There is only one all-star game in professional sports that truly captures the essence of the game…Major League Baseball .  Many people don’t like the fact that the result of the game determines home-field advantage for the World Series, but that is irrelevant in the scheme of things.  The bottom line is that the game should be about watching the best players in the world showcase their talents for baseball fans everywhere.  Unfortunately, Royals’ fans in Kansas City took it upon themselves to disgrace both the Home Run Derby and the All-Star Game with their relentless booing of New York Yankee – Robinson CanoEven more disgraceful is the fact that these same fans verbally attacked Cano’s family in the stands for no reason whatsoever.

Cano’s crime?

Failing to choose Royals’ DH, Billy Butler, to participate in the Home Run Derby in front of the hometown fans.

Did the fans have a right to be upset with Cano’s choices?  Perhaps, but only because the game was being played in Kansas City, not because of merit.  There are currently 15 American Leaguers with more home runs than Butler this season.  Of the participants chosen, only Prince Fielder had less home runs than Butler heading into the competition, and he only trailed by one home run.  And the fact of the matter is that baseball fans love to watch Fielder hit home runs, while only Kansas City fans were interested in seeing Butler.  Based on Fielder’s dominant victory, and the performance of the other American Leaguers chosen over Butler, it seems like Cano did a good job picking his team.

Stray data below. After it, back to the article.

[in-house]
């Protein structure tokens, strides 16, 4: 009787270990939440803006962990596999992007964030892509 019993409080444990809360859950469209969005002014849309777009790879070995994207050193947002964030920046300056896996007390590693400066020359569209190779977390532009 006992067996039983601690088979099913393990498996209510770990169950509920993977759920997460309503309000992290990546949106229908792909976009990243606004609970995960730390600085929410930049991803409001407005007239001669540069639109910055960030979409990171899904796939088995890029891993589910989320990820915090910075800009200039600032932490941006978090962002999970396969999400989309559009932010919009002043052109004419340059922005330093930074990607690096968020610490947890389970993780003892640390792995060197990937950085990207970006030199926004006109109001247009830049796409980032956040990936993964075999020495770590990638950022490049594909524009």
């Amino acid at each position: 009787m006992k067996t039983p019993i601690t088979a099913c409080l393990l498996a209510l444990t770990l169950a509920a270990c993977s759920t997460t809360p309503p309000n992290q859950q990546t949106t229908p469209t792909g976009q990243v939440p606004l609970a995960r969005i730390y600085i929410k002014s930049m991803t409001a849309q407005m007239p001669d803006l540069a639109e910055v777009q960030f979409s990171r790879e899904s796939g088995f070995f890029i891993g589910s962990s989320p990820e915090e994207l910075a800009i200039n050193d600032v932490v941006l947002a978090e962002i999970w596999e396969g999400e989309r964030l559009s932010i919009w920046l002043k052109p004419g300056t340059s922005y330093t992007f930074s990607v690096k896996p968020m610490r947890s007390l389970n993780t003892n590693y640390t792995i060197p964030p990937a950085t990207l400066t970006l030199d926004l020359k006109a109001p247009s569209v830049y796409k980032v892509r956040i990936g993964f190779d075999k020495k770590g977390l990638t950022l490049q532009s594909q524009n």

Does it make sense to have captains choosing their team instead of just being the leader of their respective teams?  In my opinion, it does not.  And after what happened to Cano and his family this year, it would be surprising if Major League Baseball doesn’t take over that responsibility going forward.

Many people hate the New York Yankees because of their bloated payroll and continued success; it is their right to feel that way.  But that is not an excuse to treat the individual players with such disdain, especially when there was no heinous act committed.

The Yankees have no bigger rival than the Boston Red Sox, but even Red Sox slugger, David Ortiz, came out to try and help Cano as he struggled mightily during the Home Run Derby.

Despite the fact that Cano hit no home runs during the competition, the smile never left his face.  He handled the classless crowd by taking the high road as he always does.

Royals’ fans celebrated each of Cano’s outs with a fever pitch that sounded like they had just won game 7 of the World Series.  Of course, the last time that happened was October 19, 1985.  Since that time, the team has been relegated to irrelevant status, while the Yankees have won five world championships, to go along with numerous playoff appearances.

At the end of the Home Run Derby and All-Star game, the Royals are still a non-factor in this year’s playoff race, but they are no longer irrelevant.  Unfortunately for them, they are not relevant for their play on the field, but rather for their classless fans who acted like petulant children when their hometown hero was passed over by Cano for what was supposed to be a fun exhibition.

Thankfully, the crowd at least had the decency to cheer for Chipper Jones in what was very likely the final All-Star Game at bat of his illustrious career.  However, that moment is a case of too little, too late when it comes to how America will likely view Royals’ fans going forward.